- The Draw:
- Handmade ramen and dumplings, serious cocktails
- The Drawback:
- A few dishes need focus
- Don’t Miss:
- Chimera ramen, smashed cucumbers, soup dumplings, vegetable bao
The original Zoe Ma Ma noodle restaurant, located just off Pearl Street in Boulder, has as its primary virtue a happy modesty in size and ambition: It exists to serve quick, slurp-worthy meals. Yes, there are dumplings and rice and bao buns if you don’t want noodles, but I’ve always gone there for the saucy za jiang mian with soy-simmered ground pork and the soupy noodle bowl with Sichuan braised beef.
Food like Zoe Ma Ma’s is what ordinary folks ate every night at food stalls and compact shops when I lived in Southeast Asia as a kid; after we moved there, I was gobsmacked to learn that delicious food could be nothing special. Those places provided what the ordinary diner expected: slow food for fast eating. Zoe Ma Ma’s chef-owner, Edwin Zoe, also subscribes to this ethic. He sources many ingredients locally, makes noodles from scratch using organic flour, and acts as if that’s no big deal. In 2015, success based on that approach led him to open a second Zoe Ma Ma beside Denver’s Union Station.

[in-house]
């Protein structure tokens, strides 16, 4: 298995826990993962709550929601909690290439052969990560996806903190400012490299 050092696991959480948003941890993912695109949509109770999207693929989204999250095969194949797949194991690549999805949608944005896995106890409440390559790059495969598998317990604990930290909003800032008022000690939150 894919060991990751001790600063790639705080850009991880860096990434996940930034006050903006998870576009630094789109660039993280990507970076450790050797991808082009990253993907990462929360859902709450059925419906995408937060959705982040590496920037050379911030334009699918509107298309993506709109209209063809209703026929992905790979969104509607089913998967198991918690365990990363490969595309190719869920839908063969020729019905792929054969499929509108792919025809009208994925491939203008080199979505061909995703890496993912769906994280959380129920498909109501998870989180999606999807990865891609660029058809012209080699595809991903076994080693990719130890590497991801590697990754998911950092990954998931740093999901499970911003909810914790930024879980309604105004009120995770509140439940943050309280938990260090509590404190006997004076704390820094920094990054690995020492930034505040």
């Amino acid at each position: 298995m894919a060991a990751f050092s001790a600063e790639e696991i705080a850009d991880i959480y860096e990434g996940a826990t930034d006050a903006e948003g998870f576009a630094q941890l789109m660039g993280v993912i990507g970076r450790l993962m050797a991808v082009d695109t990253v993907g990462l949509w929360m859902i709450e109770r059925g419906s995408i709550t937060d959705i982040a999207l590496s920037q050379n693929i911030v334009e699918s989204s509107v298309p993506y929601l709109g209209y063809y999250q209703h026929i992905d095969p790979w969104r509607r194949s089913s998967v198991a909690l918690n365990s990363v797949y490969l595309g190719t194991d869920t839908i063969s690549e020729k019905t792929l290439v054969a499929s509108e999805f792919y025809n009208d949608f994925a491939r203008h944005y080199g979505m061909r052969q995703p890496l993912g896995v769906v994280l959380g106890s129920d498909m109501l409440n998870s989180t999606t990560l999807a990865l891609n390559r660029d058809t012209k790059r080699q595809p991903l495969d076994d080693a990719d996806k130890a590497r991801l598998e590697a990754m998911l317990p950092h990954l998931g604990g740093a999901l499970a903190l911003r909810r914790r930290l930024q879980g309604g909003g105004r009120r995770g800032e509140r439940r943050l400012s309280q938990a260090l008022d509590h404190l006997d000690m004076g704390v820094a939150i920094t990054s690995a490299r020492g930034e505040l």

Since April, Zoe has been presiding over his newest restaurant, Chimera, located next door to the first Zoe Ma Ma in Boulder. The spirit there is similarly friendly, though the room—modern, L-shaped, warmed by wood and brick and lanternlike pendants—is bigger, with plenty of tables and a full cocktail bar. At lunch, Chimera is basically a ramen joint with a few starters thrown in. In the evenings, the focus remains on the ramen, but the menu offers much more.